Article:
the bar on treatment of high-value customers, and cost a company on the bottom line.
Wednesday, November 14, 2018
Customer Loyalty for Your Product or Service - the Emotional Side
8:54 am est
An AdWeek article (by Patrick
Kulp) recently discussed work by Spark Neuro in
which the firm sought to understand consumer feelings for a client’s beer by measuring physical attributes such as consumers’
brain activity, heart rate, and palm sweat. With test subjects viewing commercials in development, they established
that content including: game-day excitement, nightclub cachet, and good times with friends all stirred positive emotions.
However, disappointing for their client, they discovered that video of these social situations wasn’t, on its own, sufficient
to generate a demand/craving for beer.
As they tested various options
for driving consumers to the desired need-state, they added an exaggerated fizzing sound of a beer being poured into a glass
from a tap onto the sound track. (“Exaggerated” because, as any beer drinker would agree, any pour of a good beer
would hardly make a sound as loud as that added to the TV spot.)
And, It Worked!
According to Spark Neuro the pouring sound produced
a subconscious impact that resulted in a “massive emotional response” and the research subjects’ attention
was “snapped back to the product [-category]”.
Experience Measurement Appears to Forget All of This
While such discoveries are exciting steps forward in
communications research, these findings probably come as little surprise to most of us. We have five senses and yes
they each do have an impact on how we react to a product or service experience. But, having agreed to that logic, how
do we, as marketers, think we can somehow possibly understand a customer’s satisfaction and loyalty with only a simple
set of objective, cognitive (non-emotional) questions? How can we possibly hope to accurately identify why certain interactions
bring a customer back to buy again; cause them to recommend a given product or service; or score their satisfaction as ‘delighted’,
without assessing more of the multiple senses that comprise each of those interactions.
hotel satisfaction study, for example, probably asks for a rating of: the check-in experience, the guest room, the housekeeping
staff, the hotel restaurant, etc., but it never drills down to the “experiential components” of a guest’s
interactions and never considers the multi-sensory components of each. The check-in experience alone could involve: the lighting
of the front desk area, how the staff is dressed, the smell – a piped-in fragrance or the off-putting aroma of a staff
member snacking on their favorite Chinese takeout, the height of the counter on which the guest needs to sign-in, and much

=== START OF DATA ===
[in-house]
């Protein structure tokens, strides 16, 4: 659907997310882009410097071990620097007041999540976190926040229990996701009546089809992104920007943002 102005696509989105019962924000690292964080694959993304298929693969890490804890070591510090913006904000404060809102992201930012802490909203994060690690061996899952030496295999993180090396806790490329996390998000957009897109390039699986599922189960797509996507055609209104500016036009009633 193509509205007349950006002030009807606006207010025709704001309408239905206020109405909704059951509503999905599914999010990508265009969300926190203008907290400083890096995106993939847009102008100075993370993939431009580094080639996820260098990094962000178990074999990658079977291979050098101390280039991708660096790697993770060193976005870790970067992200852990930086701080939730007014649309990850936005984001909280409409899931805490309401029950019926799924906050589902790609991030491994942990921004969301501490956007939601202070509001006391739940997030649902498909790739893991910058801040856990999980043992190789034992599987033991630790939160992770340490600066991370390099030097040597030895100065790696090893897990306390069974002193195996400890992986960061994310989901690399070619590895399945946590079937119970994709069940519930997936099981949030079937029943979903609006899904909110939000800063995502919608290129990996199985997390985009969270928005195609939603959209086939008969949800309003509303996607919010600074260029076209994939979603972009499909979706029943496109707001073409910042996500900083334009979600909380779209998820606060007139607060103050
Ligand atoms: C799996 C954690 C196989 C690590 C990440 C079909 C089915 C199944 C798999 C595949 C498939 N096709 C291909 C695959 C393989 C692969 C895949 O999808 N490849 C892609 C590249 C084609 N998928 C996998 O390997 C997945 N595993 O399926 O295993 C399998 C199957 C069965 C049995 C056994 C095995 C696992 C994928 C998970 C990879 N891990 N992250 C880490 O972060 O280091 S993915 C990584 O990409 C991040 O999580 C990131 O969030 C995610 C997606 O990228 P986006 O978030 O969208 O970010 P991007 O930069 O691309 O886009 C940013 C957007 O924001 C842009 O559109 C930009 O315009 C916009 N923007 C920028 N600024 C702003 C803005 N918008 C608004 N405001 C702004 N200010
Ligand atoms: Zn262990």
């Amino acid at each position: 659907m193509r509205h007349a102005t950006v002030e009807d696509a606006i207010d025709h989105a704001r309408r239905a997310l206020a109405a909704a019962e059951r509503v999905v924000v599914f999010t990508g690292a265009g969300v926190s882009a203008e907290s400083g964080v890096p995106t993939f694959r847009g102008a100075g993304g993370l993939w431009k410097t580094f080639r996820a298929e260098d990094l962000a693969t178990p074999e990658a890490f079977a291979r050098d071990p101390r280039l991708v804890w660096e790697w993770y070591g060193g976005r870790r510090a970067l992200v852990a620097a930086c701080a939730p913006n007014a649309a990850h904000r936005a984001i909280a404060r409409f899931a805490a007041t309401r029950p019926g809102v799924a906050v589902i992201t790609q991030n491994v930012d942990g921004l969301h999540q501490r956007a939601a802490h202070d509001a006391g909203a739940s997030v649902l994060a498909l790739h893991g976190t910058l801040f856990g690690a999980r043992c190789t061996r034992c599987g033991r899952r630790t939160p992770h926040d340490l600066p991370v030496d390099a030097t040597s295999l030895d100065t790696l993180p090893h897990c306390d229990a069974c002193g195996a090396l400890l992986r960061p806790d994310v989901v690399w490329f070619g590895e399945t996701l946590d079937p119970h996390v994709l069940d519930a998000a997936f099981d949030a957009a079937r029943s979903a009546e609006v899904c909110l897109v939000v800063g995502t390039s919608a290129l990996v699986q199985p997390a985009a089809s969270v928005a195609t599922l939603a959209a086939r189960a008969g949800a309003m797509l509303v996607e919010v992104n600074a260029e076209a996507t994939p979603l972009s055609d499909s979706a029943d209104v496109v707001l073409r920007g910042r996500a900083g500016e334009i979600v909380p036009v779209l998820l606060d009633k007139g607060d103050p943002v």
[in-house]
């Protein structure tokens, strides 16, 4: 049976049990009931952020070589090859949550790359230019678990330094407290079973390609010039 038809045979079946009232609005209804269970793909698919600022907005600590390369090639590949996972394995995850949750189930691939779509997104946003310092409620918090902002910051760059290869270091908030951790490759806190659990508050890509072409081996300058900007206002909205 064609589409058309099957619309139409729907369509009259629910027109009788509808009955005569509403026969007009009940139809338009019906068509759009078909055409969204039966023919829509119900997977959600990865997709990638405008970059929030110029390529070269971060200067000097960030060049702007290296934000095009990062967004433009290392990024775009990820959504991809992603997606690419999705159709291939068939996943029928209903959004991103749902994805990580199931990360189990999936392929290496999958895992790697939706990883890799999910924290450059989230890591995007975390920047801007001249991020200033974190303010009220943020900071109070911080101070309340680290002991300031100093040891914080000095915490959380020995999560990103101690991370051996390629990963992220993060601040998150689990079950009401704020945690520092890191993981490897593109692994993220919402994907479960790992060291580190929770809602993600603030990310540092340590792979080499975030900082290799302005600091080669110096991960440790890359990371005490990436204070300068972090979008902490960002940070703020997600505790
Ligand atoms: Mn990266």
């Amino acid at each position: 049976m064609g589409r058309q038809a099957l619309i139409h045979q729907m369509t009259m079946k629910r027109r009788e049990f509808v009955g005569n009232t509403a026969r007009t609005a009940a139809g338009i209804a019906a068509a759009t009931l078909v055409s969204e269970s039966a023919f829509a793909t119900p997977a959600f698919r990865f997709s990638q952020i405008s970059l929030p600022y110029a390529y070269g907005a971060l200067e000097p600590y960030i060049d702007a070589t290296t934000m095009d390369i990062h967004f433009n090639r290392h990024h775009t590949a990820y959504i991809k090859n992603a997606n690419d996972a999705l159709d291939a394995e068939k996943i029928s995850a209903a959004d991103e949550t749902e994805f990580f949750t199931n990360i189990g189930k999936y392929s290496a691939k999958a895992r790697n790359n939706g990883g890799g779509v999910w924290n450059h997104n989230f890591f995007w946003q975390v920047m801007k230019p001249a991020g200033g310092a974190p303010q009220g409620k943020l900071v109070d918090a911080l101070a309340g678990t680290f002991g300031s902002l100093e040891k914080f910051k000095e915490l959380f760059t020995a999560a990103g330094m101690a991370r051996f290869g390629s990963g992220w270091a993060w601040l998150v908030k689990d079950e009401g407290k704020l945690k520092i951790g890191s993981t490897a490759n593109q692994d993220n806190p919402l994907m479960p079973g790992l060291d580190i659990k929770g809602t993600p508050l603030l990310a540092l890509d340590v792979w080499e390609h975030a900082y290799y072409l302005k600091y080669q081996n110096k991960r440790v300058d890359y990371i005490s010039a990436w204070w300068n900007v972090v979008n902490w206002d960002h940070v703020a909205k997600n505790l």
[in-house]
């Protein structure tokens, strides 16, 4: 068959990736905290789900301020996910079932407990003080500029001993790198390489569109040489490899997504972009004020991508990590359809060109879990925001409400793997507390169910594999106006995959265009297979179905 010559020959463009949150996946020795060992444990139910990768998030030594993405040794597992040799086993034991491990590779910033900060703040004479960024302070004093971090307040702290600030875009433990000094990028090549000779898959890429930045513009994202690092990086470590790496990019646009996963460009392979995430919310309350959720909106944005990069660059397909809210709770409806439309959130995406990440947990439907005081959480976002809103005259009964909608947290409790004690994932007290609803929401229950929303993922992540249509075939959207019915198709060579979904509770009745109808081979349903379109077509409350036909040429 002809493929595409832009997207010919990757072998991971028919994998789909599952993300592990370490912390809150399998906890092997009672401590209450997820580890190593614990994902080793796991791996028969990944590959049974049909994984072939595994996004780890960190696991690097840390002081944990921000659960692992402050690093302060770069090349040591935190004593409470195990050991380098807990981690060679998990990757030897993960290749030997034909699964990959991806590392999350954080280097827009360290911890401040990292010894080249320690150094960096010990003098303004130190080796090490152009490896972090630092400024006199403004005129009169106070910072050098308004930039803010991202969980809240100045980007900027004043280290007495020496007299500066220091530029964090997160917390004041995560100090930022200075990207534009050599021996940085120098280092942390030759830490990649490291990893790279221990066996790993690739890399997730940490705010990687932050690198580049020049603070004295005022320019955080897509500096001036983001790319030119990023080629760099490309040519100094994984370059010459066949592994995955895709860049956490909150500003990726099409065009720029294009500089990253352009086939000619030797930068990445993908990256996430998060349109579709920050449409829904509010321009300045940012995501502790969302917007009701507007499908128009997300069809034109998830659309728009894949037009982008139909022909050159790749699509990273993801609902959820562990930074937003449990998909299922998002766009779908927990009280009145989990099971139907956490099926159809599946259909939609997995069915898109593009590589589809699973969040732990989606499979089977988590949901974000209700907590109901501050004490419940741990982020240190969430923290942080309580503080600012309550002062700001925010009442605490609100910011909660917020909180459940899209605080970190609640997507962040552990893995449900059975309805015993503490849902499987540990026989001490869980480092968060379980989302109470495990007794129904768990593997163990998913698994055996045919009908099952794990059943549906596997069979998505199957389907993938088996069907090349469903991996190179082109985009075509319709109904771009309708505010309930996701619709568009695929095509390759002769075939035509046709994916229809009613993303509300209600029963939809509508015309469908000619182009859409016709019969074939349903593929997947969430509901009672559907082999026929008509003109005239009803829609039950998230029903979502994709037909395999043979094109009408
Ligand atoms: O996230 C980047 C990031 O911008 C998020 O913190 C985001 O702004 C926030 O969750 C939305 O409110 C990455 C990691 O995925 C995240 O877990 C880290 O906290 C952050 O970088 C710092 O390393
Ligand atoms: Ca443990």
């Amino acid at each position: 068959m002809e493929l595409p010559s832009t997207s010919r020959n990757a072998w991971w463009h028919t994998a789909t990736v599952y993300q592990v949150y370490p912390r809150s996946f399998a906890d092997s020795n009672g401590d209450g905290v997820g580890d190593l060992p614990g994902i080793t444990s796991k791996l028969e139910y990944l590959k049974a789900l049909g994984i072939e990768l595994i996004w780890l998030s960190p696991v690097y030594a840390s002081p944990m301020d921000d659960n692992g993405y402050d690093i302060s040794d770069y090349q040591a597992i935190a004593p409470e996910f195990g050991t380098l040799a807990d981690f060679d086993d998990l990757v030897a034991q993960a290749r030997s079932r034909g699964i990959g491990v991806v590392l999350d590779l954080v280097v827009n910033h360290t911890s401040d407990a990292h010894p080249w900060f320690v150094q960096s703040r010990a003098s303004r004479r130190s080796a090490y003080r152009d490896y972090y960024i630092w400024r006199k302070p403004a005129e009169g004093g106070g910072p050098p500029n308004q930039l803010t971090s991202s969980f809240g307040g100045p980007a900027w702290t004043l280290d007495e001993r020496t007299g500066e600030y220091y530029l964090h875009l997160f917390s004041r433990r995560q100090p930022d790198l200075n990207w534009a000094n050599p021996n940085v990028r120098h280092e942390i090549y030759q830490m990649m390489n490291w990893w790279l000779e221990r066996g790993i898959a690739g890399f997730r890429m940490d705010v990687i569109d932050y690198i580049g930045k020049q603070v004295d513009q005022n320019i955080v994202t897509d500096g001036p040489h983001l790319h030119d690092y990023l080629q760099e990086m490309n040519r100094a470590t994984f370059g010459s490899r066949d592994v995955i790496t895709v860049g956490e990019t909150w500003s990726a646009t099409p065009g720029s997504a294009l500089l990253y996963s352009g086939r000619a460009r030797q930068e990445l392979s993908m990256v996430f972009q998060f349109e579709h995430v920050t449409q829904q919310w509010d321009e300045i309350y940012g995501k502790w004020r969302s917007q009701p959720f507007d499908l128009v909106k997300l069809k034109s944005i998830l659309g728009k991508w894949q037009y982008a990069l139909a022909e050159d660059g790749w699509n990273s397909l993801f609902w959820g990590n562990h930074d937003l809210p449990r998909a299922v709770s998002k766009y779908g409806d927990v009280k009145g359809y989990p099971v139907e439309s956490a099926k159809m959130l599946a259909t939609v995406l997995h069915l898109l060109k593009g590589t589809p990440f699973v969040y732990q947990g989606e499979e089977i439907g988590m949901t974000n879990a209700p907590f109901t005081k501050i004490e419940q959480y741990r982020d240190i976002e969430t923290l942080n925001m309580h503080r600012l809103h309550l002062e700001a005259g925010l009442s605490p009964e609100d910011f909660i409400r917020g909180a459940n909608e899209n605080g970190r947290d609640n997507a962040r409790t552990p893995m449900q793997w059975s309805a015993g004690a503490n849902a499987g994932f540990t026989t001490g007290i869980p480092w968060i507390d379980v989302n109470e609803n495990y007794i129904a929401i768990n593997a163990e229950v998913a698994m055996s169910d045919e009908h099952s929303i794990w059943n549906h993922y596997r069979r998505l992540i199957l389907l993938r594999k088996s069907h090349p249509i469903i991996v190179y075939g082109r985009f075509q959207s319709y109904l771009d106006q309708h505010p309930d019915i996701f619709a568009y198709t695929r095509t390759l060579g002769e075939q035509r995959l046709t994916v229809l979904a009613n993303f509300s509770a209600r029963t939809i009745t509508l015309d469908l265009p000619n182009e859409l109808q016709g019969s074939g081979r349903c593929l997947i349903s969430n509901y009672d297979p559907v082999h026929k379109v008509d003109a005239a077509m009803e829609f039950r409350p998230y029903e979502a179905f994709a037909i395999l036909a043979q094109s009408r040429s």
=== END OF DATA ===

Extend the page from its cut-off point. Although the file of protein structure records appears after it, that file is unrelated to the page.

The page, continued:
more. Upon entry to their guest room the feeling can be welcoming and comfortable (lights on, temperature at a comfortable
level, no unpleasant smell of cleaning liquids) or the guest room can appear dark and be too hot or too
cold. The sheets on the bed could feel crisp to the touch and smell fresh, and so on. Yet the traditional customer
satisfaction research questionnaire that we all receive focuses on only the ‘high level ratings’.
Our Solution to the Multi-Sensory Challenge
Accepting the multi-sensory components of the products and services we all sell, our needs to accurately assess customers’
reactions become exceptionally challenging. We’re not in favor of excessively long questionnaires. But,
we’re even more opposed to superficial studies upon which critical decisions and costs are based. Our solution
has been to rely on the advantages of current technology. With the majority of today's research studies being conducted
online we have the option of using pre-programmed skips in a questionnaire to allow multi-sensory probes to be built into
a survey. We work it this way. The first time a customer gives a low score on one of the over-arching (driver)
questions, the appropriate multi-sensory battery of questions (what they saw, smelled, touched, tasted or heard) can be administered.
To avoid abusing the customer’s time with too many questions, a maximum questionnaire length can be established preventing
every customer from being asked every driver question. Of course, the programmed questionnaire can also rotate the order
in which the driver questions are presented to even out the number of responses to each.
Accepting that a full understanding of reactions to our products and services requires accepting the multitude of sensory
items surrounding each suggests that we must rethink and aggressively change the current overly-simplified way in which satisfaction
and experience questioning occurs.